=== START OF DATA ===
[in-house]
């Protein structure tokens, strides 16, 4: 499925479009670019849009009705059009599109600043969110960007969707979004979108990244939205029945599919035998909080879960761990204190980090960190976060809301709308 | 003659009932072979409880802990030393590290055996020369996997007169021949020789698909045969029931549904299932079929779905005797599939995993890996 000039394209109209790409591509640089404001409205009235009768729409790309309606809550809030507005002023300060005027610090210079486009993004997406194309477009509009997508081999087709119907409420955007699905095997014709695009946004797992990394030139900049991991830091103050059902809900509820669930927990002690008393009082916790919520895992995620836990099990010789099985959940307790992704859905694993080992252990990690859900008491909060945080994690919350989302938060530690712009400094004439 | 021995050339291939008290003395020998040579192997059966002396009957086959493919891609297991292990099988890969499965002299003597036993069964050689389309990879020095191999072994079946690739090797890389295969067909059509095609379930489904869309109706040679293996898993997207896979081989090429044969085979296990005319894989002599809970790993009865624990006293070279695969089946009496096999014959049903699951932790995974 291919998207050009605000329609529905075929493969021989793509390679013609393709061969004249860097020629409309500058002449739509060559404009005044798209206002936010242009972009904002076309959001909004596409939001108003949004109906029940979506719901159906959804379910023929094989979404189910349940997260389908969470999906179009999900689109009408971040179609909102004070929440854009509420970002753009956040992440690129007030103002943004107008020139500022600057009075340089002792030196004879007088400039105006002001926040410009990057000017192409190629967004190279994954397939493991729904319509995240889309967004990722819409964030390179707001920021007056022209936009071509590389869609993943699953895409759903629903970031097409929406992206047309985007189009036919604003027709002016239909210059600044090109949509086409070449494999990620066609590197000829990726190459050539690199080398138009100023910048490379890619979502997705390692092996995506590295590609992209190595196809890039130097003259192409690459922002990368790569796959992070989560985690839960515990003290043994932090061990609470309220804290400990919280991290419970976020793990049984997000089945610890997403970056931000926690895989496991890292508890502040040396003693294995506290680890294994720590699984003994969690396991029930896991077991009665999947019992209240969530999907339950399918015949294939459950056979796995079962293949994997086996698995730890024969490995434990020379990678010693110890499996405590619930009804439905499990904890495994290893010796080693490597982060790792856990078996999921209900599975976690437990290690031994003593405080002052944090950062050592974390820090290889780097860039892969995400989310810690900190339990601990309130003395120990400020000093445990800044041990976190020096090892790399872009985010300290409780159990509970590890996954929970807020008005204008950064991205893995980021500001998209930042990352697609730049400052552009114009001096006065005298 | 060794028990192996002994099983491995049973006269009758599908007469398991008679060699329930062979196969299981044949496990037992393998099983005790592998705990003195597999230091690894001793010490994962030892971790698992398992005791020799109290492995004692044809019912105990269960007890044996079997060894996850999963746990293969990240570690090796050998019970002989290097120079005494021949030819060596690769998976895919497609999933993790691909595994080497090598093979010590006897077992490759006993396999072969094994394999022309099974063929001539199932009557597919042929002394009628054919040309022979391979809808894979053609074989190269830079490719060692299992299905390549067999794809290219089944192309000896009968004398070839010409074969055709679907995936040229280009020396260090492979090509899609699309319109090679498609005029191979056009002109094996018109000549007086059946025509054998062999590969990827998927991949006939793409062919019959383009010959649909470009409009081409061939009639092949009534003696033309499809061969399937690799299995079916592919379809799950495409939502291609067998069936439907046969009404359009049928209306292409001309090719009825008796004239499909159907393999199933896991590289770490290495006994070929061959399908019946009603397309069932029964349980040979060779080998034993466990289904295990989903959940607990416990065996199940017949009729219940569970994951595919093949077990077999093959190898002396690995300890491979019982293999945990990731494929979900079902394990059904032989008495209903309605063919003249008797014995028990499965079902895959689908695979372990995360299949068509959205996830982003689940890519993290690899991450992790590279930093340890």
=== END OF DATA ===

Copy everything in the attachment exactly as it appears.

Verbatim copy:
[in-house]
């Protein structure tokens, strides 16, 4: 499925479009670019849009009705059009599109600043969110960007969707979004979108990244939205029945599919035998909080879960761990204190980090960190976060809301709308 | 003659009932072979409880802990030393590290055996020369996997007169021949020789698909045969029931549904299932079929779905005797599939995993890996 000039394209109209790409591509640089404001409205009235009768729409790309309606809550809030507005002023300060005027610090210079486009993004997406194309477009509009997508081999087709119907409420955007699905095997014709695009946004797992990394030139900049991991830091103050059902809900509820669930927990002690008393009082916790919520895992995620836990099990010789099985959940307790992704859905694993080992252990990690859900008491909060945080994690919350989302938060530690712009400094004439 | 021995050339291939008290003395020998040579192997059966002396009957086959493919891609297991292990099988890969499965002299003597036993069964050689389309990879020095191999072994079946690739090797890389295969067909059509095609379930489904869309109706040679293996898993997207896979081989090429044969085979296990005319894989002599809970790993009865624990006293070279695969089946009496096999014959049903699951932790995974 291919998207050009605000329609529905075929493969021989793509390679013609393709061969004249860097020629409309500058002449739509060559404009005044798209206002936010242009972009904002076309959001909004596409939001108003949004109906029940979506719901159906959804379910023929094989979404189910349940997260389908969470999906179009999900689109009408971040179609909102004070929440854009509420970002753009956040992440690129007030103002943004107008020139500022600057009075340089002792030196004879007088400039105006002001926040410009990057000017192409190629967004190279994954397939493991729904319509995240889309967004990722819409964030390179707001920021007056022209936009071509590389869609993943699953895409759903629903970031097409929406992206047309985007189009036919604003027709002016239909210059600044090109949509086409070449494999990620066609590197000829990726190459050539690199080398138009100023910048490379890619979502997705390692092996995506590295590609992209190595196809890039130097003259192409690459922002990368790569796959992070989560985690839960515990003290043994932090061990609470309220804290400990919280991290419970976020793990049984997000089945610890997403970056931000926690895989496991890292508890502040040396003693294995506290680890294994720590699984003994969690396991029930896991077991009665999947019992209240969530999907339950399918015949294939459950056979796995079962293949994997086996698995730890024969490995434990020379990678010693110890499996405590619930009804439905499990904890495994290893010796080693490597982060790792856990078996999921209900599975976690437990290690031994003593405080002052944090950062050592974390820090290889780097860039892969995400989310810690900190339990601990309130003395120990400020000093445990800044041990976190020096090892790399872009985010300290409780159990509970590890996954929970807020008005204008950064991205893995980021500001998209930042990352697609730049400052552009114009001096006065005298 | 060794028990192996002994099983491995049973006269009758599908007469398991008679060699329930062979196969299981044949496990037992393998099983005790592998705990003195597999230091690894001793010490994962030892971790698992398992005791020799109290492995004692044809019912105990269960007890044996079997060894996850999963746990293969990240570690090796050998019970002989290097120079005494021949030819060596690769998976895919497609999933993790691909595994080497090598093979010590006897077992490759006993396999072969094994394999022309099974063929001539199932009557597919042929002394009628054919040309022979391979809808894979053609074989190269830079490719060692299992299905390549067999794809290219089944192309000896009968004398070839010409074969055709679907995936040229280009020396260090492979090509899609699309319109090679498609005029191979056009002109094996018109000549007086059946025509054998062999590969990827998927991949006939793409062919019959383009010959649909470009409009081409061939009639092949009534003696033309499809061969399937690799299995079916592919379809799950495409939502291609067998069936439907046969009404359009049928209306292409001309090719009825008796004239499909159907393999199933896991590289770490290495006994070929061959399908019946009603397309069932029964349980040979060779080998034993466990289904295990989903959940607990416990065996199940017949009729219940569970994951595919093949077990077999093959190898002396690995300890491979019982293999945990990731494929979900079902394990059904032989008495209903309605063919003249008797014995028990499965079902895959689908695979372990995360299949068509959205996830982003689940890519993290690899991450992790590279930093340890």